Grooming George the groom

George Crackett – Wedding portrait 1915

In my Editing Ellenor post I showed original and restored versions of a wedding portrait for my Granny Crackett (Ellenor Turner). I have also used the same restoration board on rootschat to ask for help with a restoration of her other half. The original photos were the size of a postage stamp. My granda’s photo had a badly damaged surface and was missing part of the left arm. Once again I have been impressed by the offers of help and quality of the restorations.

George Crackett – restored 1

I am undecided about which of two restorations I prefer so I am going to show both of them here (if I can figure out how to do that without the whole post looking very messy).

If you would like to see all of the restoration suggestions then take a look at Restoration – Wedding Portrait GC.

George Crackett – restored 2

Something which has surprised me about this is seeing that my granda was actually quite a good-looking young man. He also appears to the far right in the banner photo at the top of my blog. To see him as a boy and as the old man I knew take a look at my 26 May post 122 years ago today.

Drop me a comment to let me know which of the restorations gives the best rendition of the original.

Post formats – trying an aside

Aside

Not sure I have full control over what happens when I try a different post format. This one is “Aside”.  Curious to see how it will appear. Just tried applying “Status” format to a post I made yesterday and lost the heading. Have previously tried “Quote” and did not understand what I was doing. There are a few more to play with too, but I think I may have to admit defeat and read the help info first or I might end up with some very weird-looking posts. Definitely need to learn how to use the “Gallery” format so I can do some better presentations of my old photos and cemetery pictures.

Categorisation completed

Status

Categorisation now completed with an alliterative allocation. I had fun trying to figure out how to sort my material then find alliterative category names. In addition to the categories I named in my last post I have now included: Claiming cousins, Crackett connection, Finding forefathers, Locational legacy, Obscure occupations, Research resources, Seeking surnames and Yesterday yarns. The challenge now will be to remember to use the categories when I make new posts. I can already see the advantages. Just browsing through a category can give ideas for new posts. I have not done a full QA of the categorisation yet so if you come across something that looks wrong please drop me a comment so I can fix it.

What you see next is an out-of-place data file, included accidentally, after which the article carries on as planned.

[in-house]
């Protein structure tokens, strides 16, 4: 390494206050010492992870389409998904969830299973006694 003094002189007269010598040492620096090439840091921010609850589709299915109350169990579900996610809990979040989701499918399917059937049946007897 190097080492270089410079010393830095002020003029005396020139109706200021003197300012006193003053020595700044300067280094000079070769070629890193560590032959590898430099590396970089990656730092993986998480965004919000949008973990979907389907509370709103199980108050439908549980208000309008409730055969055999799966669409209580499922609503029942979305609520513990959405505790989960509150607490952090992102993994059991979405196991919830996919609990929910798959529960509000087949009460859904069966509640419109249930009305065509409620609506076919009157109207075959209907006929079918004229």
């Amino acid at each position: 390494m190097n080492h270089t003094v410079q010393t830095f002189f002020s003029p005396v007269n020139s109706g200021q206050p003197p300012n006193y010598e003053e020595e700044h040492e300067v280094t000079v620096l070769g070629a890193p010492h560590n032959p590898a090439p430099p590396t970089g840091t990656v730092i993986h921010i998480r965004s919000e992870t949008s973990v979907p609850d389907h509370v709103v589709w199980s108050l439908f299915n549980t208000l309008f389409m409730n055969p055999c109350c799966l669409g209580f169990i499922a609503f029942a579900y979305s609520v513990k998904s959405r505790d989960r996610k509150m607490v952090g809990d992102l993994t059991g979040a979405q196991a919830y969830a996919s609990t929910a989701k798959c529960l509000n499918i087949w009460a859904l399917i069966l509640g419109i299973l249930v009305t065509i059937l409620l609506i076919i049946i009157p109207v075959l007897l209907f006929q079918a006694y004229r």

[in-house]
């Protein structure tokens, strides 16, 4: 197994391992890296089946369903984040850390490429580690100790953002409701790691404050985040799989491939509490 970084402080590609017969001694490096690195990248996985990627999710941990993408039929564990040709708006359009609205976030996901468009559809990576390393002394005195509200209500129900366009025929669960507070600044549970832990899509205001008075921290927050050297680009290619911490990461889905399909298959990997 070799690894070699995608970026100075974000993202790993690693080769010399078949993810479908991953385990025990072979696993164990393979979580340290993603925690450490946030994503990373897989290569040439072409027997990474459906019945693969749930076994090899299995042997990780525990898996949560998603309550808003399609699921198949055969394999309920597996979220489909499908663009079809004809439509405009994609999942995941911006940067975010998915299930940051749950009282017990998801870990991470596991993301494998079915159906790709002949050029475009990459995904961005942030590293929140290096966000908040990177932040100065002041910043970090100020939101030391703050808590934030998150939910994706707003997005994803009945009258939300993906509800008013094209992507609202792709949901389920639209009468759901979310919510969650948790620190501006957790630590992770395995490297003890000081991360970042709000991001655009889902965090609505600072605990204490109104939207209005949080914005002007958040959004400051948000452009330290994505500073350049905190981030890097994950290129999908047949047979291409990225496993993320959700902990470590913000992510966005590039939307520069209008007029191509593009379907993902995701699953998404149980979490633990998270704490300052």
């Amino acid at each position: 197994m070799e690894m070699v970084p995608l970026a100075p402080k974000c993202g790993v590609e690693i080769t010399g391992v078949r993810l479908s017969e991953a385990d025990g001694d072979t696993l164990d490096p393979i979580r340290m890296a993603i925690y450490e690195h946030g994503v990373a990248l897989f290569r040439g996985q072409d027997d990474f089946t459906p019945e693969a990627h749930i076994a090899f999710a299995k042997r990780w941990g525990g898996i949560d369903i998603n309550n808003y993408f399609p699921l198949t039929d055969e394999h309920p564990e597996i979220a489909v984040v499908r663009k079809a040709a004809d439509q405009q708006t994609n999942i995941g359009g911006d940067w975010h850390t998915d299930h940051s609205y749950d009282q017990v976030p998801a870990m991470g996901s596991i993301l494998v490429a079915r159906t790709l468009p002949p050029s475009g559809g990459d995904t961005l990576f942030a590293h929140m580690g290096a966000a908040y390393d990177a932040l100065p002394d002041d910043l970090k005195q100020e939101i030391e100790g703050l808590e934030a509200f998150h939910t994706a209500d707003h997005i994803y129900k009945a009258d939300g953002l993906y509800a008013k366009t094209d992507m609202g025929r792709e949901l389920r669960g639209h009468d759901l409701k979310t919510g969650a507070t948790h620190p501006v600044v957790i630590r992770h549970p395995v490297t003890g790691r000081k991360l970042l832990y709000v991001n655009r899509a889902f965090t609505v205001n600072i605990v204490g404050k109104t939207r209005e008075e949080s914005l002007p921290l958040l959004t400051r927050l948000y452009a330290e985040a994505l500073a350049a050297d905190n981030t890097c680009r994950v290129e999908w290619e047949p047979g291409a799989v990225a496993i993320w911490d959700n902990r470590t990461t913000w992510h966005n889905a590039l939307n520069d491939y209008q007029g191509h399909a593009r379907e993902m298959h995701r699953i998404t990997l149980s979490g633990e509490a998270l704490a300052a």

Changing categories

When I first started blogging I was a bit befuddled about categories and tagging. I initially used categories for surnames in my genealogy research but soon found that was not working for me. As a result I have not categorized more that a handful of posts. Having now gained more experience of writing and viewed many genealogy blogs by other authors I can now see how categories can be used to make the blog easier to navigate. All of the old categories are going to be removed this weekend and I am going to try out a new set. My set of posts named “xx years ago today” will be categorised under:

  • Bygone birthdays
  • Wedlock when
  • Documenting demise

Among my other new categories are:

  • Alphabet activities
  • Publishing progress

I have now learned how to use the bulk edit function, so as the weekend progresses you should see most of my posts moved out of “uncategorized” and over to their new category. You can review the contents of each category from the panel at the right of the blog.

Family history through the alphabet – D is for Deceased

Family History Through the Alphabet - Picture from Gould GenealogyD is for Deceased

I get many comments that it is strange to have a hobby that has so much focus on the dead, but genealogy has also given me several new living relatives, several of whom I have regular correspondence with. As far as the deceased are concerned I see this as an opportunity to document their lives and their fates, which are many and varied. A chance for some of them to be remembered before everyone who may interested in their stories joins them on the list of those who are gone. Among causes of death that I have found are fire, drowning, roof falls, crushed by a pit tub, run over by a steam traction engine, manslaughter, consumption, unsuccessful surgery on a brain tumour and many more. A lot of the fun in this hobby comes from finding out more about these people than just their names and dates. Fascinating to see what kind of lives they led and reflect on the influence that has had on subsequent generations including mine.

D is for Davis

D is also for Davis. My great grandmother, Mary Davis, was born at Whitwood Mere in Yorkshire on Christmas Eve 1868. Great great grandfather George Davis is from Madeley Wood in Shropshire, but came to Northumberland to work in the mines.

D is for deadline

Tonight I am also going to have to admit that D is for deadline. I have just a couple of minutes to get this published as my postaday before Cindarella’s coach turns back into a pumpkin pulled by little white mice.

If you would like to know more about this challenge take a look at Family History the Alphabet.